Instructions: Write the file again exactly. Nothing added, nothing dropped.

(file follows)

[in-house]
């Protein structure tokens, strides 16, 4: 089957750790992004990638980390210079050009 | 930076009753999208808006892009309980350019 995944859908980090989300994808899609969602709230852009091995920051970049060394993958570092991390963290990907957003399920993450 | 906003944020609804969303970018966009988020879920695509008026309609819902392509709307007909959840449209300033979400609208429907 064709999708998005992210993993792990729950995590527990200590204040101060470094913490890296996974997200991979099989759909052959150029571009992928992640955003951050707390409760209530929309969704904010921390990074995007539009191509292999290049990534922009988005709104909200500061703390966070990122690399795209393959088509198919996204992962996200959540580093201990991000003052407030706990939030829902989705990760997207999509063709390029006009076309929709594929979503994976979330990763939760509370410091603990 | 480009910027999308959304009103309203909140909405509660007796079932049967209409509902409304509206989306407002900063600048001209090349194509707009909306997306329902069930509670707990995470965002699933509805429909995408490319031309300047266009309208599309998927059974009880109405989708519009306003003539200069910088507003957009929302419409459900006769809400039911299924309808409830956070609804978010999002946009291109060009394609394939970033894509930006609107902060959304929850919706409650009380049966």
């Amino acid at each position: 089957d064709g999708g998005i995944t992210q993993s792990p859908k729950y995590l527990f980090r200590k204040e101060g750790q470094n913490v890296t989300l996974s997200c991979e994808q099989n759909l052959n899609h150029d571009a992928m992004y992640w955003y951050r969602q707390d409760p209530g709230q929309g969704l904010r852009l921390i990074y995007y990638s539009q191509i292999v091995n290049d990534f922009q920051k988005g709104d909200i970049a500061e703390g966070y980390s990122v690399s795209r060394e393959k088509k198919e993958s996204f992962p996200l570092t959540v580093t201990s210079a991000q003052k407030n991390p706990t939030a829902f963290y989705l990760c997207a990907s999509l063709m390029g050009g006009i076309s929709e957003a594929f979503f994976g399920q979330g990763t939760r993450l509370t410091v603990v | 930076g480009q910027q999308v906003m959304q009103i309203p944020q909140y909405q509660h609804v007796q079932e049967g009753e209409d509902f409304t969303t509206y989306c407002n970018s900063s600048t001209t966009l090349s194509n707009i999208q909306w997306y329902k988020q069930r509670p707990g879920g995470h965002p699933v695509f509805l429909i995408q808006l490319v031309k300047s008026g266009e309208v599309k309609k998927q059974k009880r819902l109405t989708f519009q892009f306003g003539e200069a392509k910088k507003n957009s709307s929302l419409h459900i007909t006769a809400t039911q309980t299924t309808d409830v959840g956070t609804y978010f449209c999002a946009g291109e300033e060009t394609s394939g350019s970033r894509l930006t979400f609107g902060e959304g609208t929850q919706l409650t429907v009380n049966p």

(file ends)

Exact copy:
[in-house]
């Protein structure tokens, strides 16, 4: 089957750790992004990638980390210079050009 | 930076009753999208808006892009309980350019 995944859908980090989300994808899609969602709230852009091995920051970049060394993958570092991390963290990907957003399920993450 | 906003944020609804969303970018966009988020879920695509008026309609819902392509709307007909959840449209300033979400609208429907 064709999708998005992210993993792990729950995590527990200590204040101060470094913490890296996974997200991979099989759909052959150029571009992928992640955003951050707390409760209530929309969704904010921390990074995007539009191509292999290049990534922009988005709104909200500061703390966070990122690399795209393959088509198919996204992962996200959540580093201990991000003052407030706990939030829902989705990760997207999509063709390029006009076309929709594929979503994976979330990763939760509370410091603990 | 480009910027999308959304009103309203909140909405509660007796079932049967209409509902409304509206989306407002900063600048001209090349194509707009909306997306329902069930509670707990995470965002699933509805429909995408490319031309300047266009309208599309998927059974009880109405989708519009306003003539200069910088507003957009929302419409459900006769809400039911299924309808409830956070609804978010999002946009291109060009394609394939970033894509930006609107902060959304929850919706409650009380049966």
């Amino acid at each position: 089957d064709g999708g998005i995944t992210q993993s792990p859908k729950y995590l527990f980090r200590k204040e101060g750790q470094n913490v890296t989300l996974s997200c991979e994808q099989n759909l052959n899609h150029d571009a992928m992004y992640w955003y951050r969602q707390d409760p209530g709230q929309g969704l904010r852009l921390i990074y995007y990638s539009q191509i292999v091995n290049d990534f922009q920051k988005g709104d909200i970049a500061e703390g966070y980390s990122v690399s795209r060394e393959k088509k198919e993958s996204f992962p996200l570092t959540v580093t201990s210079a991000q003052k407030n991390p706990t939030a829902f963290y989705l990760c997207a990907s999509l063709m390029g050009g006009i076309s929709e957003a594929f979503f994976g399920q979330g990763t939760r993450l509370t410091v603990v | 930076g480009q910027q999308v906003m959304q009103i309203p944020q909140y909405q509660h609804v007796q079932e049967g009753e209409d509902f409304t969303t509206y989306c407002n970018s900063s600048t001209t966009l090349s194509n707009i999208q909306w997306y329902k988020q069930r509670p707990g879920g995470h965002p699933v695509f509805l429909i995408q808006l490319v031309k300047s008026g266009e309208v599309k309609k998927q059974k009880r819902l109405t989708f519009q892009f306003g003539e200069a392509k910088k507003n957009s709307s929302l419409h459900i007909t006769a809400t039911q309980t299924t309808d409830v959840g956070t609804y978010f449209c999002a946009g291109e300033e060009t394609s394939g350019s970033r894509l930006t979400f609107g902060e959304g609208t929850q919706l409650t429907v009380n049966p």